4) Escape from New York to Escape from LA – 15 Years
Escape from New York is smack in the middle of John Carpenter’s great period of sci-fi/horror classics, pitting Kurt Russell’s iconoclastic mercenary Snake Plissken against a post-apocalyptic prison colony version of New York City to rescue the captured President of the United States. Nonstop action and a killer supporting cast (including Harry Dean Stanton and Isaac Hayes) made this a go-to sci-fi/action film for the ’80s, but it doesn’t necessarily explain why Carpenter and Russell reunited years later to make essentially the same movie — but bigger, of course, and on the opposite coast of the country. Ultimately, Escape from LA is much like the Plutoxin virus Snake is infected with during the film: it seems dangerous, but ultimately it’s a total bust.
3) 2001: A Space Odyssey to 2010: The Year We Make Contact – 16 Years
2001 was a watershed moment for sci-fi and film geeks everywhere. Stanley Kubrick’s idiosyncratic vision, Douglas Trumbull’s iconic visual effects, that brilliant match cut, “Also Sprach Zarathustra,” the Monolith, HAL 9000 – all of these things made the flick not only one for the ages, but an incredible bitch to sequelize. And it isn’t that 2010, based on Arthur C. Clarke’s 1982 sequel novel, is bad. It’s just that the original is so damn notable that any follow-up — even one with Roy Scheider, John Lithgow and Bob Balaban attempting to figure out what happened to the fateful Discovery One voyage would look like a mustache painted onto the face of the Star Child.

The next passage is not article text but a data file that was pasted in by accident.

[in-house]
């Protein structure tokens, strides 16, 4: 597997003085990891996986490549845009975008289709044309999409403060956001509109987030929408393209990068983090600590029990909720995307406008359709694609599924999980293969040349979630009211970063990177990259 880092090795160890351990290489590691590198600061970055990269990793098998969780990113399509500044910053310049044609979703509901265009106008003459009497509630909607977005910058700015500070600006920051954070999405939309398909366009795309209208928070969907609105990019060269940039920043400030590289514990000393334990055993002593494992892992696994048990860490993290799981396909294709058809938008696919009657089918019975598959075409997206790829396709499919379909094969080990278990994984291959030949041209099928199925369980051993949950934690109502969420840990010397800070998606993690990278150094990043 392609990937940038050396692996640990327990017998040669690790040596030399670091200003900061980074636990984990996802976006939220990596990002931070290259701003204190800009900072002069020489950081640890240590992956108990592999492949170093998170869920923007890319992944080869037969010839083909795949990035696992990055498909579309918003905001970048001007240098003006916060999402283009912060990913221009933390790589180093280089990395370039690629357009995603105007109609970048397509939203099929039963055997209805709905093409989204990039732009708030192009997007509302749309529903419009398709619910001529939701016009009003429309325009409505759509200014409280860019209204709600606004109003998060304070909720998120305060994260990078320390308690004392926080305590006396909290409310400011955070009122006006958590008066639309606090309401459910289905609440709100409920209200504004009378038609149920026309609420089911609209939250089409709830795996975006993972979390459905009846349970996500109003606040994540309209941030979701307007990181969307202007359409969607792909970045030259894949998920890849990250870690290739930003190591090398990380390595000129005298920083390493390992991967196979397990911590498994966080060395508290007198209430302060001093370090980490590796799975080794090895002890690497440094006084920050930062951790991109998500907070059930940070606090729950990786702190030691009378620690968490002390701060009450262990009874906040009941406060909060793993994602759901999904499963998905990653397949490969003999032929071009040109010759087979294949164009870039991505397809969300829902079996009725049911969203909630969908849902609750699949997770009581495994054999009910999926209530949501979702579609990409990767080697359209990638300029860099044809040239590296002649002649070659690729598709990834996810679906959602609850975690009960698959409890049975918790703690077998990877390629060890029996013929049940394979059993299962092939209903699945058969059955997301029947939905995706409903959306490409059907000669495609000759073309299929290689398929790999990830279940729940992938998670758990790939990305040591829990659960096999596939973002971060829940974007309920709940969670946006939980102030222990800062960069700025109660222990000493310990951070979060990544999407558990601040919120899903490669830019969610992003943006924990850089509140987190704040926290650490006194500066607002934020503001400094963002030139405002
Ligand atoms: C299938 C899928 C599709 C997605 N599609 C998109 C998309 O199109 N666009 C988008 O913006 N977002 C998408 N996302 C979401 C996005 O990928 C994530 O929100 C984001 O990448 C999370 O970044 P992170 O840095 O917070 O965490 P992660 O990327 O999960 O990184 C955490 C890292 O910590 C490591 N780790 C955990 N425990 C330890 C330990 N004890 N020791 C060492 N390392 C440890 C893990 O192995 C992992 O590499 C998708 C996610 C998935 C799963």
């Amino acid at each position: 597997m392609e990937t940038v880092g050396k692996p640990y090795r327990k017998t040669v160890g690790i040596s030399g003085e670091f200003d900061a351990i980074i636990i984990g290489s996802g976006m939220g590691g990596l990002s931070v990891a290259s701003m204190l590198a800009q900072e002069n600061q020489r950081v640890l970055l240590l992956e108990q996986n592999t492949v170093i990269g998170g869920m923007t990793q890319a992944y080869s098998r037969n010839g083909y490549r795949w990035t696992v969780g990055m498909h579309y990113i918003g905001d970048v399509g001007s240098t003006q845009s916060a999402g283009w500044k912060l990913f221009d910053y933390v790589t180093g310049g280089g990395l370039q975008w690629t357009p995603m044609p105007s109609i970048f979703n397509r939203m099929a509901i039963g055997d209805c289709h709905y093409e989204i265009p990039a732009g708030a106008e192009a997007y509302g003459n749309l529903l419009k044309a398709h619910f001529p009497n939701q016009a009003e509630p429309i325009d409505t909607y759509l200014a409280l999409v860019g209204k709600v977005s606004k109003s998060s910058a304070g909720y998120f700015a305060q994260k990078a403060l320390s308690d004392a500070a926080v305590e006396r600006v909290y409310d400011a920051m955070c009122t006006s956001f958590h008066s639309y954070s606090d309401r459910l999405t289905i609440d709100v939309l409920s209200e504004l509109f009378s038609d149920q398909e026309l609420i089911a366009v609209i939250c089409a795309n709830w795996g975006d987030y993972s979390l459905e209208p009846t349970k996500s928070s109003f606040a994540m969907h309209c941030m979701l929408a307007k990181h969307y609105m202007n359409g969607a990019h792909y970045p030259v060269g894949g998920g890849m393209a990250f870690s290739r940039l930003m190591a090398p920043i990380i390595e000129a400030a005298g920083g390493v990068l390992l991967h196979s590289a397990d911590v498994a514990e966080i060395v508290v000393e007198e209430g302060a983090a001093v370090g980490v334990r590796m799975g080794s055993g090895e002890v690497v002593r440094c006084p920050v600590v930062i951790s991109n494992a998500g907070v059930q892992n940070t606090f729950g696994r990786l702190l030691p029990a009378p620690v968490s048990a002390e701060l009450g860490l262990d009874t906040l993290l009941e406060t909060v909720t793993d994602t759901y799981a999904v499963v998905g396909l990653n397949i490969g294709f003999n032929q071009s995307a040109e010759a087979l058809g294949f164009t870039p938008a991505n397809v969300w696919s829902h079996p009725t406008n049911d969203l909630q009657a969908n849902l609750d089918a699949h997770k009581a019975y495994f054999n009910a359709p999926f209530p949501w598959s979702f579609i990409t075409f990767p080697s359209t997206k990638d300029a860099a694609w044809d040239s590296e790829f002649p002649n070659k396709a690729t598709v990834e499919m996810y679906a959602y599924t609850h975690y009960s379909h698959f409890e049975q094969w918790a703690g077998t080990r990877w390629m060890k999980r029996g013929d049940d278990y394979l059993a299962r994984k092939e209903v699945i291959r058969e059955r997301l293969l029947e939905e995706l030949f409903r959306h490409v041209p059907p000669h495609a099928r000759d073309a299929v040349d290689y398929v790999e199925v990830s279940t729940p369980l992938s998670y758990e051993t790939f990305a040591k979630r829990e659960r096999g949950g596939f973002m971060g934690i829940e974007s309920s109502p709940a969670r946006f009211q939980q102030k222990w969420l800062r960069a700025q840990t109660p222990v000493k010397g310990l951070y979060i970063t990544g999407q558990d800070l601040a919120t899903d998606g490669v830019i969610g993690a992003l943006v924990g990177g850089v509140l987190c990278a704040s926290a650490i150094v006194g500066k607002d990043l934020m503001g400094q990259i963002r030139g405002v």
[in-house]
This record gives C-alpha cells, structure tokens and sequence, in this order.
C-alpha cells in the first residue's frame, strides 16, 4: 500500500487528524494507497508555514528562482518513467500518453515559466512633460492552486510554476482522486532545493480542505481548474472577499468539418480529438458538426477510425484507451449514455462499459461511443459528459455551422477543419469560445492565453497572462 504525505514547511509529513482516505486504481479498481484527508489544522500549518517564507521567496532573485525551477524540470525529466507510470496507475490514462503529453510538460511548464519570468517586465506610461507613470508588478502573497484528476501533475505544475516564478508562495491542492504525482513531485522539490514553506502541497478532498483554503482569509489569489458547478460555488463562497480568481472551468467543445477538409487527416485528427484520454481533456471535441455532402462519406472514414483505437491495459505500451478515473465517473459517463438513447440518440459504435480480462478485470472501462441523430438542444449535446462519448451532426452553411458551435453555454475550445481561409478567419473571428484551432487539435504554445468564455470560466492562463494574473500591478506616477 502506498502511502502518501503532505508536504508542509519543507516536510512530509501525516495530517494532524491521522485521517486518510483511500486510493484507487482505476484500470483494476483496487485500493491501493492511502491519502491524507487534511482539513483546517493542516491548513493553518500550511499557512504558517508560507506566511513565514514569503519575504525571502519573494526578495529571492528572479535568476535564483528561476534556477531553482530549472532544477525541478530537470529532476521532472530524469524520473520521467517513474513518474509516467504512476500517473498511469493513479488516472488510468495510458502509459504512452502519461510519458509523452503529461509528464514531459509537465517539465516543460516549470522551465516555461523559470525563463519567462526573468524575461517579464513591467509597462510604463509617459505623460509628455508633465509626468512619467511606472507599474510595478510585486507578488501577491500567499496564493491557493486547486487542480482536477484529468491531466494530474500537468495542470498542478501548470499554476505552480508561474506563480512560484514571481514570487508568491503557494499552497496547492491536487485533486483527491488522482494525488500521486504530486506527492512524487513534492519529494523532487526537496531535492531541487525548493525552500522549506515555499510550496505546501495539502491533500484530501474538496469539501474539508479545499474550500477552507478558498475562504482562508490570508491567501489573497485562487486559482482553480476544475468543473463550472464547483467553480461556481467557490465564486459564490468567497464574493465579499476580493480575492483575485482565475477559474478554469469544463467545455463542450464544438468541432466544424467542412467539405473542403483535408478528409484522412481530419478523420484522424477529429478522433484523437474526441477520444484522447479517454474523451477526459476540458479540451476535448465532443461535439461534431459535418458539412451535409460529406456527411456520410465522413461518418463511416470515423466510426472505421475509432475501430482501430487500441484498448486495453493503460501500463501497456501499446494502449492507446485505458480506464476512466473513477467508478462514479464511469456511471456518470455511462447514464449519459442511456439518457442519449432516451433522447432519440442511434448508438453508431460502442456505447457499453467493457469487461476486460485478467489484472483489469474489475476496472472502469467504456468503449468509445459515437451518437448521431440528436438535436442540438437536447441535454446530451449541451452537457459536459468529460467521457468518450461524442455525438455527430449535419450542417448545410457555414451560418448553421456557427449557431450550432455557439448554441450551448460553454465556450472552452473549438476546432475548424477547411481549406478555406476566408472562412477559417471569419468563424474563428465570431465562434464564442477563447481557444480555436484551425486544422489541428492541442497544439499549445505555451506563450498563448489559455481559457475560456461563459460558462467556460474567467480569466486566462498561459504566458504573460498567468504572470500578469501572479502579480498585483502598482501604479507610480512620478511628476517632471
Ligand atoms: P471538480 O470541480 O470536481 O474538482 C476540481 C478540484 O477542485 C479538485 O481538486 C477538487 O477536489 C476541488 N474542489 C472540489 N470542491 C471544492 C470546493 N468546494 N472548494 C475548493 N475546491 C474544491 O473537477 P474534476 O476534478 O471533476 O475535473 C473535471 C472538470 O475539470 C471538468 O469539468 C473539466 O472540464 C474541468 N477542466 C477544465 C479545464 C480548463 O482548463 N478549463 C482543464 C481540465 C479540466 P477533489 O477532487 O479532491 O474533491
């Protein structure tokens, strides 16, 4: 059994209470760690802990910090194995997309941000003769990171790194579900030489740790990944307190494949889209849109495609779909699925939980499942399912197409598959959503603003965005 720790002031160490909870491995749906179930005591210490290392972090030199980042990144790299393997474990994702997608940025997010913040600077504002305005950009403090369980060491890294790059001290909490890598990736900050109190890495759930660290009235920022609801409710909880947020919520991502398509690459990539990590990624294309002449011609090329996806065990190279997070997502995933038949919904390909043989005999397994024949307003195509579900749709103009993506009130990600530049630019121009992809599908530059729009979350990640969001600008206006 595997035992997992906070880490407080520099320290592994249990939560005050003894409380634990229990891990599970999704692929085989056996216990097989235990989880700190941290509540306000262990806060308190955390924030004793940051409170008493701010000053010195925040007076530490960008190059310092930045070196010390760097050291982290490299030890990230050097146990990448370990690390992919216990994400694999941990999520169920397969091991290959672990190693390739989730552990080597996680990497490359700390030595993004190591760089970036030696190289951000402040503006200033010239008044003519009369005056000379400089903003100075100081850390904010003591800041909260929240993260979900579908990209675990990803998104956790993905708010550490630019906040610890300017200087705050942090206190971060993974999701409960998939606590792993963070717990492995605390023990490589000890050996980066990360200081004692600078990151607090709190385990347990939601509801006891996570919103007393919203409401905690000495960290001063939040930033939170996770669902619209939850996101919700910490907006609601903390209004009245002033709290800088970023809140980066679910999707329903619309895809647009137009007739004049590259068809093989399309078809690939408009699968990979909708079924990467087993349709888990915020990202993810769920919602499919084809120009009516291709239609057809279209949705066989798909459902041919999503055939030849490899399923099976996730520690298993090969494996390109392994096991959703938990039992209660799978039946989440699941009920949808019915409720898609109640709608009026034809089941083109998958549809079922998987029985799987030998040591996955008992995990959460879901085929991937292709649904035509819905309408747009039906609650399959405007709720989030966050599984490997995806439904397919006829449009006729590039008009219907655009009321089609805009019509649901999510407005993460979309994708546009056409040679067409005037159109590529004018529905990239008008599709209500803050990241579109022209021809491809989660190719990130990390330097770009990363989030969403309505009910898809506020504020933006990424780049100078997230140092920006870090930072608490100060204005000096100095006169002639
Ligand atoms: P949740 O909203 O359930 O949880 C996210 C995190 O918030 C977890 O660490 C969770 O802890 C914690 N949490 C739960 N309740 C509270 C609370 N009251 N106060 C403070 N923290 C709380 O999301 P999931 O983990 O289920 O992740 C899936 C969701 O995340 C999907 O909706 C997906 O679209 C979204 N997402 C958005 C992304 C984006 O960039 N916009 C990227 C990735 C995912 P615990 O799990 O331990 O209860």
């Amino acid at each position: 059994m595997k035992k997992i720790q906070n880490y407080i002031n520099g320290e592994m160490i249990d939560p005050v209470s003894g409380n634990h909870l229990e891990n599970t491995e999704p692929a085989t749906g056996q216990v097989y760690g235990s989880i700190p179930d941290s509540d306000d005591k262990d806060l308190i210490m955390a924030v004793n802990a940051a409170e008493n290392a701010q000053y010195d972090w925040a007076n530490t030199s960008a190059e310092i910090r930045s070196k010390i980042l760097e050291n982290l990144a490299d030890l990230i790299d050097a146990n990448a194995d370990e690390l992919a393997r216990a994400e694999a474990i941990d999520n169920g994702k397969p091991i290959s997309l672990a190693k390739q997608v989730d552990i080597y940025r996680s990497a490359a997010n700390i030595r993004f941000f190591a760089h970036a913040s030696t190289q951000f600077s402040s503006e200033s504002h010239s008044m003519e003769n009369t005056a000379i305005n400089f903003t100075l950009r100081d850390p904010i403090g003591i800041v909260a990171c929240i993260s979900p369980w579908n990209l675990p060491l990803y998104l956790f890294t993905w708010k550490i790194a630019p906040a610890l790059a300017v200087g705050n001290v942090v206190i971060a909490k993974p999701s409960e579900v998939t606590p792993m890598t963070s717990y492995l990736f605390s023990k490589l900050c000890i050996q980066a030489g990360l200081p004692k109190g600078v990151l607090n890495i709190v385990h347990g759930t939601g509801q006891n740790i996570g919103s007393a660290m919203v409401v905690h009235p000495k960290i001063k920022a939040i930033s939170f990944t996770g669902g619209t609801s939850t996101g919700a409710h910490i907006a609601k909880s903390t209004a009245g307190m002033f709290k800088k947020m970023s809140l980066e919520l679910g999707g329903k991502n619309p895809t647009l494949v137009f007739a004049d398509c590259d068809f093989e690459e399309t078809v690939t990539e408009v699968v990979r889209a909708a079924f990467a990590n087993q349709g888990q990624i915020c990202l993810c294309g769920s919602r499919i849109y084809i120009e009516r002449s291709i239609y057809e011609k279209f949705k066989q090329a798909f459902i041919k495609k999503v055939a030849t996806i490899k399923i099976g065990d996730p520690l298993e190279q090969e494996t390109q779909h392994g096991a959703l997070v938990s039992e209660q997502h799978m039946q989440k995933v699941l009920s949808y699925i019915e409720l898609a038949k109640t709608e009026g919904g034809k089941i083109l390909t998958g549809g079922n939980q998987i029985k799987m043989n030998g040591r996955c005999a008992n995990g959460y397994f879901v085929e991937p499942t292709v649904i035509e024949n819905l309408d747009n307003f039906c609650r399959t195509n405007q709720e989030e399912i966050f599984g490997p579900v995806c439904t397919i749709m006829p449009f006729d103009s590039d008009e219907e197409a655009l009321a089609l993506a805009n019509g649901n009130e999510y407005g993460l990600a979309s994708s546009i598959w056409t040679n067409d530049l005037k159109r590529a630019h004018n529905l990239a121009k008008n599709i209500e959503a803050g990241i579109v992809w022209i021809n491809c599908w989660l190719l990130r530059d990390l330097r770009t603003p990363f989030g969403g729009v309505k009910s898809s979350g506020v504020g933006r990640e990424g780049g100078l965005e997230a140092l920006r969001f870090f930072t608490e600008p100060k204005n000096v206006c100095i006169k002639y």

3) Indiana Jones and the Last Crusade to Indiana Jones and the Kingdom of the Crystal Skull – 19 Years
Look, it’s not that more Indiana Jones films are intrinscially bad ideas. Provided you can find a captivating reason for Harrison Ford to don the fedora and leather jacket again, the rest should fall into place without much effort. But the fact that it took so long to come up with what we ultimately flocked to see in 2008, not to mention that creators George Lucas and Steven Spielberg are now radically different filmmakers than the young adventurers who created the character on a beach in Hawaii some 35 years ago, nearly spelled doom for the ultimate hero before Shia LaBeouf even grabbed a single vine.
2) Day of the Dead to Land of the Dead – 20 Years
George A. Romero’s brilliant, low-budget Night of the Living Dead and its sequel Dawn of the Dead painted a tragicomic picture of societal decay worsened by zombies, not caused by it. The claustrophobic Day of the Dead, released in 1985, eschewed most of its moral fiber for gory, pull-apart human action, an acceptable enough ending for the series until Romero revived the franchise in 2005, a year after the commercial success of Zack Snyder’s overblown remake of Dawn the year before. The stiff and shambling narrative — centered on class warfare through the filter of the undead crisis — didn’t really break new ground, although audiences and critics certainly enjoyed it. But you truly can’t keep a dead man down in Romero’s world; he’s since made two low-budget Dead films.
1) Tron to Tron Legacy – 28 Years
With all the diminishing returns on sequels made nearly 20 years after their predecessors, what made Tron Legacy such a rousing success? Was it the sincere devotion from the filmmakers to the silly-but-fun original? Disney’s desire to make something profitable for young boys that somehow paid respect to their parents? Daft Punk’s turbo-charged soundtrack? Jeff Bridges’ eternal… Jeff Bridges-ness? Whatever the real reason, it’s kind of amazing the would-be Tr2n/Tron 2.0 became something so lastingly cool nearly three decades after the original film seemingly came and went.